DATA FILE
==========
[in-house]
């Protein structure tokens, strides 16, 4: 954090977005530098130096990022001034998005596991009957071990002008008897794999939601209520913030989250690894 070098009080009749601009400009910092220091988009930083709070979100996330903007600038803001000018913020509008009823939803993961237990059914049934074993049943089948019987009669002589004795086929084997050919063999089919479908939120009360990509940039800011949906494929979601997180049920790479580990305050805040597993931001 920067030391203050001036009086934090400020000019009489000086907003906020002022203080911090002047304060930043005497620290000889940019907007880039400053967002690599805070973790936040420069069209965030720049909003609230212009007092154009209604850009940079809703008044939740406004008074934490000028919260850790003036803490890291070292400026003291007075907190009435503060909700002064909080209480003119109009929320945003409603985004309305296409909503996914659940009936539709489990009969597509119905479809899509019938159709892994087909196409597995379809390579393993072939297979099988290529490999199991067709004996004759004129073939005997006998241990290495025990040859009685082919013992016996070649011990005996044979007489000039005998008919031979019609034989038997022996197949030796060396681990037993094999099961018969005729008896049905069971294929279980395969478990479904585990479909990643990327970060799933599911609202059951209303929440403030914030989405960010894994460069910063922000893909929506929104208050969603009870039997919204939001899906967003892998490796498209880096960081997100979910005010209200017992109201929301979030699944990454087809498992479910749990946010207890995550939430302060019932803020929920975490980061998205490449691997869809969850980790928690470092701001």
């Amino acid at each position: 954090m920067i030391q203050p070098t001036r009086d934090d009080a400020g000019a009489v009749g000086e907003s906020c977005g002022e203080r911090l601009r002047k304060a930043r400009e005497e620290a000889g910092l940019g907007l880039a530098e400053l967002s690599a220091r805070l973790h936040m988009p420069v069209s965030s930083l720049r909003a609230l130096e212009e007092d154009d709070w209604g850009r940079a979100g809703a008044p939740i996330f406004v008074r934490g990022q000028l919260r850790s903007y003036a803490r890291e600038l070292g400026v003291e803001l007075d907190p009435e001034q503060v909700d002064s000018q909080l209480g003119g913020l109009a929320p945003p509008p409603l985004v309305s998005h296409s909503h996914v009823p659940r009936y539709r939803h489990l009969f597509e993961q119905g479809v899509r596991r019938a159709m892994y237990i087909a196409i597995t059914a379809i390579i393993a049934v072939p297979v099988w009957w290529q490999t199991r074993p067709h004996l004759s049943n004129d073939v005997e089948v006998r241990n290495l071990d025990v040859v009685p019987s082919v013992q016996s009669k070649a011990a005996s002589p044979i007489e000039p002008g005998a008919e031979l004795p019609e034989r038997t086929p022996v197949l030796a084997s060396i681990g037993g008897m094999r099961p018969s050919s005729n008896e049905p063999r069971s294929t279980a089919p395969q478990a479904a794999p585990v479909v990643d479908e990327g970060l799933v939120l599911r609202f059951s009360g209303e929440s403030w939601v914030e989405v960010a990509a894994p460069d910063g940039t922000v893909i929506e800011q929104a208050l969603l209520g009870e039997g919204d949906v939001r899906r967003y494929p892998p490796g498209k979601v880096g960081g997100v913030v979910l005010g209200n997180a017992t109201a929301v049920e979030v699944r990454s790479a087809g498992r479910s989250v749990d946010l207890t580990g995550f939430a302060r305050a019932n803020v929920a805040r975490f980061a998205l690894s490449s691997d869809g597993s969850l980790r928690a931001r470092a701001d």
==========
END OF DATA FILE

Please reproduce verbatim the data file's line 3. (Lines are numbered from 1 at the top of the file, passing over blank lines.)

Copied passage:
């Amino acid at each position: 954090m920067i030391q203050p070098t001036r009086d934090d009080a400020g000019a009489v009749g000086e907003s906020c977005g002022e203080r911090l601009r002047k304060a930043r400009e005497e620290a000889g910092l940019g907007l880039a530098e400053l967002s690599a220091r805070l973790h936040m988009p420069v069209s965030s930083l720049r909003a609230l130096e212009e007092d154009d709070w209604g850009r940079a979100g809703a008044p939740i996330f406004v008074r934490g990022q000028l919260r850790s903007y003036a803490r890291e600038l070292g400026v003291e803001l007075d907190p009435e001034q503060v909700d002064s000018q909080l209480g003119g913020l109009a929320p945003p509008p409603l985004v309305s998005h296409s909503h996914v009823p659940r009936y539709r939803h489990l009969f597509e993961q119905g479809v899509r596991r019938a159709m892994y237990i087909a196409i597995t059914a379809i390579i393993a049934v072939p297979v099988w009957w290529q490999t199991r074993p067709h004996l004759s049943n004129d073939v005997e089948v006998r241990n290495l071990d025990v040859v009685p019987s082919v013992q016996s009669k070649a011990a005996s002589p044979i007489e000039p002008g005998a008919e031979l004795p019609e034989r038997t086929p022996v197949l030796a084997s060396i681990g037993g008897m094999r099961p018969s050919s005729n008896e049905p063999r069971s294929t279980a089919p395969q478990a479904a794999p585990v479909v990643d479908e990327g970060l799933v939120l599911r609202f059951s009360g209303e929440s403030w939601v914030e989405v960010a990509a894994p460069d910063g940039t922000v893909i929506e800011q929104a208050l969603l209520g009870e039997g919204d949906v939001r899906r967003y494929p892998p490796g498209k979601v880096g960081g997100v913030v979910l005010g209200n997180a017992t109201a929301v049920e979030v699944r990454s790479a087809g498992r479910s989250v749990d946010l207890t580990g995550f939430a302060r305050a019932n803020v929920a805040r975490f980061a998205l690894s490449s691997d869809g597993s969850l980790r928690a931001r470092a701001d």